Career Testing
Career Testing
Career Testing
INTERVIEWS / MAY. 18, 2014
version 3, draft 3

How to Answer "What Points Did Your Previous Manager Want You To Improve On?"

What does the interviewer want to know when they ask you this question? Essentially, they're asking, "What problems did you have with your last manager, and what did they consider your weakness?"

Just like an interviewer asks you about any problems with your boss, the purpose of this question isn't to make you talk about what a horrible person you are. What they want to know is how you can honesty answer a question that could potentially make you look bad.

How to Talk About Weaknesses

Another way this question will be phrased will be "What are your weaknesses?" or "What do you feel your weaknesses are?" Both of these questions are designed to give the interviewer an idea of where you feel improvement is needed in your life.

You DON'T have to admit that you have weaknesses, but the truth is that everyone in the world has something they need to work on. Whether it's your team-working skills, your ability to get along with people that irritate you, or your punctuality, there is going to be some area of your life that can use improvement.

If you insist that you don't have any areas where you need to improve, the interviewer is going to think you are dishonest--which could ruin your chances of landing the job. You need to give an answer to this question that helps you to admit your shortcomings, but without making you look too bad.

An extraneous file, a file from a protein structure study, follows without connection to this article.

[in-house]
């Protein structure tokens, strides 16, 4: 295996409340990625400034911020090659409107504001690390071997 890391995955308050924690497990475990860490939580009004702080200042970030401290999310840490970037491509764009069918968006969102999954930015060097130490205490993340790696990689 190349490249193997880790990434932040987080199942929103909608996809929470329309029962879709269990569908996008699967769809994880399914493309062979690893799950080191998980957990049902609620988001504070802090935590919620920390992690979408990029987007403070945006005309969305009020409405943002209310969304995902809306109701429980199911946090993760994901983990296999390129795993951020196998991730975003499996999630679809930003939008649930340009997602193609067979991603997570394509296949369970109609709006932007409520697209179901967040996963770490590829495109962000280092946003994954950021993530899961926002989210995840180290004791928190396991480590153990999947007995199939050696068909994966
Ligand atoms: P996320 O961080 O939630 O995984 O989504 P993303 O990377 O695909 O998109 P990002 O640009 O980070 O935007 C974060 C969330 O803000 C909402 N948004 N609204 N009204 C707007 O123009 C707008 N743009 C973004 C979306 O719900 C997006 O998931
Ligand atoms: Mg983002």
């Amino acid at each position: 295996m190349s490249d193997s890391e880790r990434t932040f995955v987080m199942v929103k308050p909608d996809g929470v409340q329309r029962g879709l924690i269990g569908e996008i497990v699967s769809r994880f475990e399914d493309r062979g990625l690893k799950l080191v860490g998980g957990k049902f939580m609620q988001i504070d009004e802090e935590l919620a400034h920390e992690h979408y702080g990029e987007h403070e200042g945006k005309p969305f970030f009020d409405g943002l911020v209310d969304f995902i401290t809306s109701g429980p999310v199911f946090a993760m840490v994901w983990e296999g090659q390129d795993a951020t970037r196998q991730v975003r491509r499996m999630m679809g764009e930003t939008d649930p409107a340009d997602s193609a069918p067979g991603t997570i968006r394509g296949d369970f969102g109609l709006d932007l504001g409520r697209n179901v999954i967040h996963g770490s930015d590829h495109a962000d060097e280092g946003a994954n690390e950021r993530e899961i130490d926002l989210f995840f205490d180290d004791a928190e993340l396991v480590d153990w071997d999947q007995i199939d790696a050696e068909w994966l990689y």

So how can you answer this question?

  1. Think about the areas where your boss told you that you needed improvement. No doubt there was something about you that he or she wanted you to work on, so take some time to think about anything they could have said that indicated areas where you fell short.
  2. Phrase it to show positive change. For example, "My boss said that I needed to be more organized, so I implemented a system that helped me to prioritize my work." Even if you didn't make huge steps of change, at least show you took the advice from the boss and acted to improve yourself.
  3. Mention the fact that you and your former boss never had any issues. If you never had run-ins with your former boss, it's unlikely that he/she told you flat out, "You need to work on this." If you can't think of anything your boss specifically told you, mention that fact to get out of having to mention any weaknesses.

Of course, if they phrase the question differently, you may have to come up with answer. For example, "If I were to call your old boss, what areas do you think they would say you need to improve in?" This one is a much more hypothetical question, and you can't really dodge this one. This is where coming up with a positive-sounding answer is the smart way to go.

Above all, when answering this question, keep it short. You don't want to get into details with this question, but answer in a few succinct sentences. Try to spin it to make yourself look good, but try to get past this one as quickly as you can without seeming ashamed or embarrassed about your mistakes or weaknesses.

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